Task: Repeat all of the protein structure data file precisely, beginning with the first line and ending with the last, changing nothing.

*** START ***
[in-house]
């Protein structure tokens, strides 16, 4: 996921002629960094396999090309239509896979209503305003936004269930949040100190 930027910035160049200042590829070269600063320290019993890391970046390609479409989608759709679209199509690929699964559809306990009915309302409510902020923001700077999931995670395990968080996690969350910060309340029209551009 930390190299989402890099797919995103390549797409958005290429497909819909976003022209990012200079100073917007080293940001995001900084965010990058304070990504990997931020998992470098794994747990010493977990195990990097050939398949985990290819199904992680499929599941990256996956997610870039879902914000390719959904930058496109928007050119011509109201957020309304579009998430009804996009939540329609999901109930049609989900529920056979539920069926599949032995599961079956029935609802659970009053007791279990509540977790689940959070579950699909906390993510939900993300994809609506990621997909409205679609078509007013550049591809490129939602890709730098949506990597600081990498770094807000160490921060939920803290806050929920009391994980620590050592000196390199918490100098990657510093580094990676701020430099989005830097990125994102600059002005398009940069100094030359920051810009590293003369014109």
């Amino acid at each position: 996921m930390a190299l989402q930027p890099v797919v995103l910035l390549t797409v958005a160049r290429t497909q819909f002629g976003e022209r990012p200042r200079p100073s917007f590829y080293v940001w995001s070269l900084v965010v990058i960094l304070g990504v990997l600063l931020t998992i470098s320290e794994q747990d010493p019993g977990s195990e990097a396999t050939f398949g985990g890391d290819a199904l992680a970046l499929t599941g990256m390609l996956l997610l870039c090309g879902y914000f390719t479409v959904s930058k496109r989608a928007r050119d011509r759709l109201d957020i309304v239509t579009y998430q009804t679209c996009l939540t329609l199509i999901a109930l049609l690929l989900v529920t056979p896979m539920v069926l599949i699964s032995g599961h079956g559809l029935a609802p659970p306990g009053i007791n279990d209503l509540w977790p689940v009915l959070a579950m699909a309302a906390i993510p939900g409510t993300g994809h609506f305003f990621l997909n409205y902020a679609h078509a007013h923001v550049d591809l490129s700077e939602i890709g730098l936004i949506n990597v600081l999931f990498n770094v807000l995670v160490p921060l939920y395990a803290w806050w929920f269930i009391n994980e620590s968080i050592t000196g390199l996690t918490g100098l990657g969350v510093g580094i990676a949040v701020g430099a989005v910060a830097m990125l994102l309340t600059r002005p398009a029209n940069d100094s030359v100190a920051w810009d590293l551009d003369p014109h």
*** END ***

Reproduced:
[in-house]
């Protein structure tokens, strides 16, 4: 996921002629960094396999090309239509896979209503305003936004269930949040100190 930027910035160049200042590829070269600063320290019993890391970046390609479409989608759709679209199509690929699964559809306990009915309302409510902020923001700077999931995670395990968080996690969350910060309340029209551009 930390190299989402890099797919995103390549797409958005290429497909819909976003022209990012200079100073917007080293940001995001900084965010990058304070990504990997931020998992470098794994747990010493977990195990990097050939398949985990290819199904992680499929599941990256996956997610870039879902914000390719959904930058496109928007050119011509109201957020309304579009998430009804996009939540329609999901109930049609989900529920056979539920069926599949032995599961079956029935609802659970009053007791279990509540977790689940959070579950699909906390993510939900993300994809609506990621997909409205679609078509007013550049591809490129939602890709730098949506990597600081990498770094807000160490921060939920803290806050929920009391994980620590050592000196390199918490100098990657510093580094990676701020430099989005830097990125994102600059002005398009940069100094030359920051810009590293003369014109």
């Amino acid at each position: 996921m930390a190299l989402q930027p890099v797919v995103l910035l390549t797409v958005a160049r290429t497909q819909f002629g976003e022209r990012p200042r200079p100073s917007f590829y080293v940001w995001s070269l900084v965010v990058i960094l304070g990504v990997l600063l931020t998992i470098s320290e794994q747990d010493p019993g977990s195990e990097a396999t050939f398949g985990g890391d290819a199904l992680a970046l499929t599941g990256m390609l996956l997610l870039c090309g879902y914000f390719t479409v959904s930058k496109r989608a928007r050119d011509r759709l109201d957020i309304v239509t579009y998430q009804t679209c996009l939540t329609l199509i999901a109930l049609l690929l989900v529920t056979p896979m539920v069926l599949i699964s032995g599961h079956g559809l029935a609802p659970p306990g009053i007791n279990d209503l509540w977790p689940v009915l959070a579950m699909a309302a906390i993510p939900g409510t993300g994809h609506f305003f990621l997909n409205y902020a679609h078509a007013h923001v550049d591809l490129s700077e939602i890709g730098l936004i949506n990597v600081l999931f990498n770094v807000l995670v160490p921060l939920y395990a803290w806050w929920f269930i009391n994980e620590s968080i050592t000196g390199l996690t918490g100098l990657g969350v510093g580094i990676a949040v701020g430099a989005v910060a830097m990125l994102l309340t600059r002005p398009a029209n940069d100094s030359v100190a920051w810009d590293l551009d003369p014109h």